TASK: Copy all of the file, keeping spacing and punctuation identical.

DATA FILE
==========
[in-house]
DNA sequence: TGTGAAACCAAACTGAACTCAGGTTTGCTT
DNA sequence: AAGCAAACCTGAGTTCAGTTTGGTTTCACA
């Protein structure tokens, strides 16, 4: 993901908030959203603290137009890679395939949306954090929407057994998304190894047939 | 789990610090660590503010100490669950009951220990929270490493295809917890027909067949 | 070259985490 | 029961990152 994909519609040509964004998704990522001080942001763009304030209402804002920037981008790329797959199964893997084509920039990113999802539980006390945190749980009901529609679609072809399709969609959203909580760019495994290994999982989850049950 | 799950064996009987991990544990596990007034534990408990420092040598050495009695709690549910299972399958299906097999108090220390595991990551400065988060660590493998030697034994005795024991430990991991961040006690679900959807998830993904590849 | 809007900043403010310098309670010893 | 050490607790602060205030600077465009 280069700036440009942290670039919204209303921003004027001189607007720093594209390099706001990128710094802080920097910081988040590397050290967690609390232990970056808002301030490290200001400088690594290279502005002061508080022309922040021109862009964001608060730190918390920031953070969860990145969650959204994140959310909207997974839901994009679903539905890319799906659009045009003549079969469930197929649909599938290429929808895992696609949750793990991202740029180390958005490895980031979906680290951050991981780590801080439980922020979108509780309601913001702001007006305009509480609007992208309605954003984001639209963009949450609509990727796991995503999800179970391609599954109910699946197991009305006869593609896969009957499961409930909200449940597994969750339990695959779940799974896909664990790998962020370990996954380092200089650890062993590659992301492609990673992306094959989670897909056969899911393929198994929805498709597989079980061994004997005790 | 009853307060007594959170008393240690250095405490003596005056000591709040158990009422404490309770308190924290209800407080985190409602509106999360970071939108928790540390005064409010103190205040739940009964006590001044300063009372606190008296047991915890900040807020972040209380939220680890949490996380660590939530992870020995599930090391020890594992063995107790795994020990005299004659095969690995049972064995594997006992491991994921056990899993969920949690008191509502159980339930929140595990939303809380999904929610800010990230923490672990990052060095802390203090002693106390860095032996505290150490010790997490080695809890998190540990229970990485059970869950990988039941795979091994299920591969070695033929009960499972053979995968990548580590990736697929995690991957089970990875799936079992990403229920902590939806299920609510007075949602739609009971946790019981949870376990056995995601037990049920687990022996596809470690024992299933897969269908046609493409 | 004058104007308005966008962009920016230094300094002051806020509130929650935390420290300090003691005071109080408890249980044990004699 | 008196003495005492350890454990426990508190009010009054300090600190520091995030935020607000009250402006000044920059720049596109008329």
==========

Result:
[in-house]
DNA sequence: TGTGAAACCAAACTGAACTCAGGTTTGCTT
DNA sequence: AAGCAAACCTGAGTTCAGTTTGGTTTCACA
């Protein structure tokens, strides 16, 4: 993901908030959203603290137009890679395939949306954090929407057994998304190894047939 | 789990610090660590503010100490669950009951220990929270490493295809917890027909067949 | 070259985490 | 029961990152 994909519609040509964004998704990522001080942001763009304030209402804002920037981008790329797959199964893997084509920039990113999802539980006390945190749980009901529609679609072809399709969609959203909580760019495994290994999982989850049950 | 799950064996009987991990544990596990007034534990408990420092040598050495009695709690549910299972399958299906097999108090220390595991990551400065988060660590493998030697034994005795024991430990991991961040006690679900959807998830993904590849 | 809007900043403010310098309670010893 | 050490607790602060205030600077465009 280069700036440009942290670039919204209303921003004027001189607007720093594209390099706001990128710094802080920097910081988040590397050290967690609390232990970056808002301030490290200001400088690594290279502005002061508080022309922040021109862009964001608060730190918390920031953070969860990145969650959204994140959310909207997974839901994009679903539905890319799906659009045009003549079969469930197929649909599938290429929808895992696609949750793990991202740029180390958005490895980031979906680290951050991981780590801080439980922020979108509780309601913001702001007006305009509480609007992208309605954003984001639209963009949450609509990727796991995503999800179970391609599954109910699946197991009305006869593609896969009957499961409930909200449940597994969750339990695959779940799974896909664990790998962020370990996954380092200089650890062993590659992301492609990673992306094959989670897909056969899911393929198994929805498709597989079980061994004997005790 | 009853307060007594959170008393240690250095405490003596005056000591709040158990009422404490309770308190924290209800407080985190409602509106999360970071939108928790540390005064409010103190205040739940009964006590001044300063009372606190008296047991915890900040807020972040209380939220680890949490996380660590939530992870020995599930090391020890594992063995107790795994020990005299004659095969690995049972064995594997006992491991994921056990899993969920949690008191509502159980339930929140595990939303809380999904929610800010990230923490672990990052060095802390203090002693106390860095032996505290150490010790997490080695809890998190540990229970990485059970869950990988039941795979091994299920591969070695033929009960499972053979995968990548580590990736697929995690991957089970990875799936079992990403229920902590939806299920609510007075949602739609009971946790019981949870376990056995995601037990049920687990022996596809470690024992299933897969269908046609493409 | 004058104007308005966008962009920016230094300094002051806020509130929650935390420290300090003691005071109080408890249980044990004699 | 008196003495005492350890454990426990508190009010009054300090600190520091995030935020607000009250402006000044920059720049596109008329």